isolation, but if it sounds too much like something else then it
tends to get ditched. But then obviously there’s a whole history of
stuff I’ve been listening to and that comes through.
don’t want to be too process based, but I’m not happy just
cutting up breaks. So, that has a sound in itself – the tightness
of the drums when you’re making your own breaks. There’s a
balance there, of it becoming like work. I have to vibe off what I’m
doing, but I want to put a certain amount into it, and everyone’s
level of that is different. Sometimes you’ve got to have a lot of
a weird tension where making dance music is a pretty anti-social
process, but it’s obviously aimed at somewhere very social. Do you
have the dancefloor in mind when you’re producing or does it just
definitely got steered more towards the environment than it was at
the start. I thought I was doing that before, but when I listened
back to the early stuff it was fairly angular. When I started DJ-ing
again I wasn’t reaching for my own tunes… because they disrupted
the flow! I’m quite happy to do that, but you don’t want whole
sets which are too angular, it trips people up a bit. It’s quite
hard to play experimental stuff to a crowd.
Photo by Richard Stow & Dizqo, generative processing by Spatial.
played some pretty impressive places though, like Dub War in
was probably one of the best gigs, it was intense. I played after
Headhunter which was a bit of a worry, but he got them nicely oiled
and then I just… slammed it really!
does the minimalist feel of your Infrasonics label come from?
like minimalism generally, especially digital art, sonic art. Someone
asked me recently “Is
it Raster-Noton, Snd stuff, or like Basic Channel?”
it is more the techno than the sonic art, but it’s probably
somewhere between the two. The aesthetic had to be quite strong. I
play digitally when I play out, so I’m quite aware that it’s a
bit odd to put out records in some ways. But I’m also aware that I
like the idea of the object and there has to be a reason to have the
object as well. The music is one part of the physical nature of it.
very strong. Do you have a background in visual arts?
it’s just something I picked up along the way.
thought about doing some things with the 10”s that have been out so
far [they were compiled on the 2011 CD Infra001-4],
each of those have been hybrid releases, [a fact] which has largely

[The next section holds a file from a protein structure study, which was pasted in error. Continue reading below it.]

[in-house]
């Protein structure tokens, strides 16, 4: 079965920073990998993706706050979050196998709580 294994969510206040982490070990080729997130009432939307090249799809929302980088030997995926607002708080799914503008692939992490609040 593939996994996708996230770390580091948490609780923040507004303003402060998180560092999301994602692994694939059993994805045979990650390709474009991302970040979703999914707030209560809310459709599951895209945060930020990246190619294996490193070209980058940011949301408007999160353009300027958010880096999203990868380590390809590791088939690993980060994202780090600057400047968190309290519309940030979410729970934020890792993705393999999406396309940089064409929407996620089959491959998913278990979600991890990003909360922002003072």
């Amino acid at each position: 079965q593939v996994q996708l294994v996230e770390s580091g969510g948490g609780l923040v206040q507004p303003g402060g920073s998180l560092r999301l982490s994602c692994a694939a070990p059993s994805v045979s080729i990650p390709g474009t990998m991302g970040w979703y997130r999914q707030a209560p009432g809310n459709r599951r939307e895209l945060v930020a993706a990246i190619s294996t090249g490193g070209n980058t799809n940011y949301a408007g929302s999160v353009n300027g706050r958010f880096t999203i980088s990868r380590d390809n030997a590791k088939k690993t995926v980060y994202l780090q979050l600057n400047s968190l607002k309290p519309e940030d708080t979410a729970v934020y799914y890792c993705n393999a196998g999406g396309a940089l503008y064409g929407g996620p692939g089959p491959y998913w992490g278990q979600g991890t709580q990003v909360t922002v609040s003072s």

been ignored. The first release was four tracks, with two tracks on
the 10″ and two tracks that were released digitally under Creative
Commons. Every release of mine has been the same, there’s been at
least one Creative Commons track that’s gone with it. But because
they aren’t on the vinyl they don’t get reviewed by the shops and
then people who buy it don’t tend to pay attention to those tracks.
And [Infra004] has this [Holds up insert from the release]. Hopefully
the curious reader will see the url here. When they hit the url
they’ll follow the instructions about what to do. If you hold this
up in front of a webcam it’s effectively a key and a lock system –
it recognises that shape and unlocks it. It unlocks some animation
and plays you back a track and you can get to the secret link to
download the track as well. That’s part of the release in my book.
You have to try and make it a bit more enticing for people to engage
is that important to you?
the cantankerous side again I guess! There’s room to challenge what
a release actually is: Whether it’s an object, or something
slightly more nebulous, a digital thing. Or whether it’s somewhere
between the two. I hope that one would feed off the other, but it’s
quite difficult to make that the case.
making the process of getting digital tracks a bit more interesting,
giving them that quest – of having to go somewhere and do
a blessing and a curse. To turn people’s heads you have to make a
bit of an effort to do something different. But maybe there’s
another part of me that just wishes I could make club bangers and
just put it out there. Massive Attack once said that they tried to
make a club track and it sounded like a death march.
Spatial 10″ releases are your own distinct thing, but you’ve
released other artists as well. Paul Meme [aka Grievous Angel] was
most insistent that I ask you about Jamie Grind, how did you hook up
exist quite a lot in the virtual world these days, so I find quite a
lot of things that way. Or things find me. I think he just hit me up,
same as Xxxy, same with Hot City.
just sent stuff through. Clearly he’s got a touch – it’s more
on the pop side than anything else. He writes songs in a way, or
melodic song structures: hooks. It was quite clear straight away that
the production is very clear, very nice – it just hit me straight
away. He very rarely sends me anything which isn’t good. We’ve
got an EP coming out now which is four tracks of his.
me about Gon.
Italian, but has been living in Dublin for a few years and worked at
Freebird which is the big independent record store. He’s got chops,
he’s been in amongst it for a long time. He started sending me some
wicked funky/house/hybrid/bashy type stuff. It’s solid as fuck,